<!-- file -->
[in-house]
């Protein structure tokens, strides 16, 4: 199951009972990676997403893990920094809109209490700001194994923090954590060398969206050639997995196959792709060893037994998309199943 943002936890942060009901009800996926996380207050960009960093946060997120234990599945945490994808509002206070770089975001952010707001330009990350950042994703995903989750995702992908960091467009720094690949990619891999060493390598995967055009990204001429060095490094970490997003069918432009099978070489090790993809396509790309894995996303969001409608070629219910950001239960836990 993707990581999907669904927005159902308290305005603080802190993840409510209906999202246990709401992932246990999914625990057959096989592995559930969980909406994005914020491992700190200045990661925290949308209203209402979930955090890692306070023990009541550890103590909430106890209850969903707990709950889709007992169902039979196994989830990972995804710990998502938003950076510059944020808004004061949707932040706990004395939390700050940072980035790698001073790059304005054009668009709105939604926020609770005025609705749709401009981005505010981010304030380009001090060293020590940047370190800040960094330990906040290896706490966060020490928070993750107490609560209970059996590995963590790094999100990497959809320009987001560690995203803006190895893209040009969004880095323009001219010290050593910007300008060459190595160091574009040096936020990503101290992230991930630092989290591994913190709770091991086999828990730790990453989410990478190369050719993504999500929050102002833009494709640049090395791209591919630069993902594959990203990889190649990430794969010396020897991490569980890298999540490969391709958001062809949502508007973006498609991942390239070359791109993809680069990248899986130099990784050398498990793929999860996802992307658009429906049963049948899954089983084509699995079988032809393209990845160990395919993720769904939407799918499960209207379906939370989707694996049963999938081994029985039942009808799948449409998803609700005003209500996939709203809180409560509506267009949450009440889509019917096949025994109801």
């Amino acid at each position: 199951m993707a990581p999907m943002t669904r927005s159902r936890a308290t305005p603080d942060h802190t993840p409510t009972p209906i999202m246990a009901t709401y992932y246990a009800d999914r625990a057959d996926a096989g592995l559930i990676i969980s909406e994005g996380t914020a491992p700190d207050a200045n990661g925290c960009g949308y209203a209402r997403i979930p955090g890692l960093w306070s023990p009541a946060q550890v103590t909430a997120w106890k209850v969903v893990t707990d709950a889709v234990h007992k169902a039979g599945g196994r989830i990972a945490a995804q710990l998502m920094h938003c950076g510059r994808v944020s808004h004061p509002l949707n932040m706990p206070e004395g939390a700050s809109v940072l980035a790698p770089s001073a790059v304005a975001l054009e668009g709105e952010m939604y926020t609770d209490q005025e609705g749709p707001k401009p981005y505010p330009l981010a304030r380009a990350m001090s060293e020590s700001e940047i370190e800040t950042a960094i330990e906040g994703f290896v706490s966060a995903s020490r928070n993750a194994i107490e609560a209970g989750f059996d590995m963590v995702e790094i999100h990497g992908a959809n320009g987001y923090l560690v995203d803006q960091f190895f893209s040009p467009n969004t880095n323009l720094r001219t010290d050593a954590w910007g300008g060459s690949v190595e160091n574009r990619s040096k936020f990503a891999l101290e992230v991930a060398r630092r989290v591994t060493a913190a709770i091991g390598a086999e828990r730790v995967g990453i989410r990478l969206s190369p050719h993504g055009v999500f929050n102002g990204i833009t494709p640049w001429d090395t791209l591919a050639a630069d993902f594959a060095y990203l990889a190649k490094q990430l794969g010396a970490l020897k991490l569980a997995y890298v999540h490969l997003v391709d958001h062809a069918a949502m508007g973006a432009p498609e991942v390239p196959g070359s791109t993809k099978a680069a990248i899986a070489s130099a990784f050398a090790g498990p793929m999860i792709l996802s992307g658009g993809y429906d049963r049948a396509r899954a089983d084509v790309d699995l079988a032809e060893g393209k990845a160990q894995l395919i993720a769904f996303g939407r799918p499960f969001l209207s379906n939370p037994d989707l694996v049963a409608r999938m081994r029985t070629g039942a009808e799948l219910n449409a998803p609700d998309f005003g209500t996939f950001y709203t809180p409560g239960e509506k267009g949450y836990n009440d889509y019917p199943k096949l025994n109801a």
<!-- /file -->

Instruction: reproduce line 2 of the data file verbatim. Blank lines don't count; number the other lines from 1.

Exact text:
């Protein structure tokens, strides 16, 4: 199951009972990676997403893990920094809109209490700001194994923090954590060398969206050639997995196959792709060893037994998309199943 943002936890942060009901009800996926996380207050960009960093946060997120234990599945945490994808509002206070770089975001952010707001330009990350950042994703995903989750995702992908960091467009720094690949990619891999060493390598995967055009990204001429060095490094970490997003069918432009099978070489090790993809396509790309894995996303969001409608070629219910950001239960836990 993707990581999907669904927005159902308290305005603080802190993840409510209906999202246990709401992932246990999914625990057959096989592995559930969980909406994005914020491992700190200045990661925290949308209203209402979930955090890692306070023990009541550890103590909430106890209850969903707990709950889709007992169902039979196994989830990972995804710990998502938003950076510059944020808004004061949707932040706990004395939390700050940072980035790698001073790059304005054009668009709105939604926020609770005025609705749709401009981005505010981010304030380009001090060293020590940047370190800040960094330990906040290896706490966060020490928070993750107490609560209970059996590995963590790094999100990497959809320009987001560690995203803006190895893209040009969004880095323009001219010290050593910007300008060459190595160091574009040096936020990503101290992230991930630092989290591994913190709770091991086999828990730790990453989410990478190369050719993504999500929050102002833009494709640049090395791209591919630069993902594959990203990889190649990430794969010396020897991490569980890298999540490969391709958001062809949502508007973006498609991942390239070359791109993809680069990248899986130099990784050398498990793929999860996802992307658009429906049963049948899954089983084509699995079988032809393209990845160990395919993720769904939407799918499960209207379906939370989707694996049963999938081994029985039942009808799948449409998803609700005003209500996939709203809180409560509506267009949450009440889509019917096949025994109801």